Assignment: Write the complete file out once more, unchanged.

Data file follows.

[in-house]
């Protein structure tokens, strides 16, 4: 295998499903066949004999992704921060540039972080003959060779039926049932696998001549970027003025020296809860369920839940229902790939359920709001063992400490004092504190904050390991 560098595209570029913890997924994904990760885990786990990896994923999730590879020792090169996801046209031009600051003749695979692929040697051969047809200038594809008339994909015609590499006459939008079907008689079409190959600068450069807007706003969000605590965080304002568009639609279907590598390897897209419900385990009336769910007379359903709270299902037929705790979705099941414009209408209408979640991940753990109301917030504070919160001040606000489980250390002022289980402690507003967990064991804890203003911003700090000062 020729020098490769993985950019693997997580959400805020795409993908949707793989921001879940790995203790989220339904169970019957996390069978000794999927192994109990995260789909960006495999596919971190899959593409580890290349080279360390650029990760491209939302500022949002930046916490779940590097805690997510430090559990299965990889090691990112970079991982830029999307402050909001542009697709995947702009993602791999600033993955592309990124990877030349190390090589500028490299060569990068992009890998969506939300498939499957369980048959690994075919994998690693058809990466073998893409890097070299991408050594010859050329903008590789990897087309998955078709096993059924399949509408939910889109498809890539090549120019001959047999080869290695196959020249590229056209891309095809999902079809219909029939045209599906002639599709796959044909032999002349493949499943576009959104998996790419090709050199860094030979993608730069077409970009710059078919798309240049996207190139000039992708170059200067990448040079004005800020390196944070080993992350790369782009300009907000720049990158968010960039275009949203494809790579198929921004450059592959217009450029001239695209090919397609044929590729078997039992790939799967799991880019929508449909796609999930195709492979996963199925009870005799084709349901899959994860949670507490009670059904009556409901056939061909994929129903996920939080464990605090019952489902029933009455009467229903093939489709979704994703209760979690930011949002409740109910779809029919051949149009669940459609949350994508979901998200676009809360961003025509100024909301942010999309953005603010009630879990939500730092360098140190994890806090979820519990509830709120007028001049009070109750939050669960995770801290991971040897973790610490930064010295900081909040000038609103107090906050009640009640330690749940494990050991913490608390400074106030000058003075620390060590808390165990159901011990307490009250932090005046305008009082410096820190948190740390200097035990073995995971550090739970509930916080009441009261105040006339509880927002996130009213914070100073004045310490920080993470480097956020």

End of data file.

[in-house]
């Protein structure tokens, strides 16, 4: 295998499903066949004999992704921060540039972080003959060779039926049932696998001549970027003025020296809860369920839940229902790939359920709001063992400490004092504190904050390991 560098595209570029913890997924994904990760885990786990990896994923999730590879020792090169996801046209031009600051003749695979692929040697051969047809200038594809008339994909015609590499006459939008079907008689079409190959600068450069807007706003969000605590965080304002568009639609279907590598390897897209419900385990009336769910007379359903709270299902037929705790979705099941414009209408209408979640991940753990109301917030504070919160001040606000489980250390002022289980402690507003967990064991804890203003911003700090000062 020729020098490769993985950019693997997580959400805020795409993908949707793989921001879940790995203790989220339904169970019957996390069978000794999927192994109990995260789909960006495999596919971190899959593409580890290349080279360390650029990760491209939302500022949002930046916490779940590097805690997510430090559990299965990889090691990112970079991982830029999307402050909001542009697709995947702009993602791999600033993955592309990124990877030349190390090589500028490299060569990068992009890998969506939300498939499957369980048959690994075919994998690693058809990466073998893409890097070299991408050594010859050329903008590789990897087309998955078709096993059924399949509408939910889109498809890539090549120019001959047999080869290695196959020249590229056209891309095809999902079809219909029939045209599906002639599709796959044909032999002349493949499943576009959104998996790419090709050199860094030979993608730069077409970009710059078919798309240049996207190139000039992708170059200067990448040079004005800020390196944070080993992350790369782009300009907000720049990158968010960039275009949203494809790579198929921004450059592959217009450029001239695209090919397609044929590729078997039992790939799967799991880019929508449909796609999930195709492979996963199925009870005799084709349901899959994860949670507490009670059904009556409901056939061909994929129903996920939080464990605090019952489902029933009455009467229903093939489709979704994703209760979690930011949002409740109910779809029919051949149009669940459609949350994508979901998200676009809360961003025509100024909301942010999309953005603010009630879990939500730092360098140190994890806090979820519990509830709120007028001049009070109750939050669960995770801290991971040897973790610490930064010295900081909040000038609103107090906050009640009640330690749940494990050991913490608390400074106030000058003075620390060590808390165990159901011990307490009250932090005046305008009082410096820190948190740390200097035990073995995971550090739970509930916080009441009261105040006339509880927002996130009213914070100073004045310490920080993470480097956020």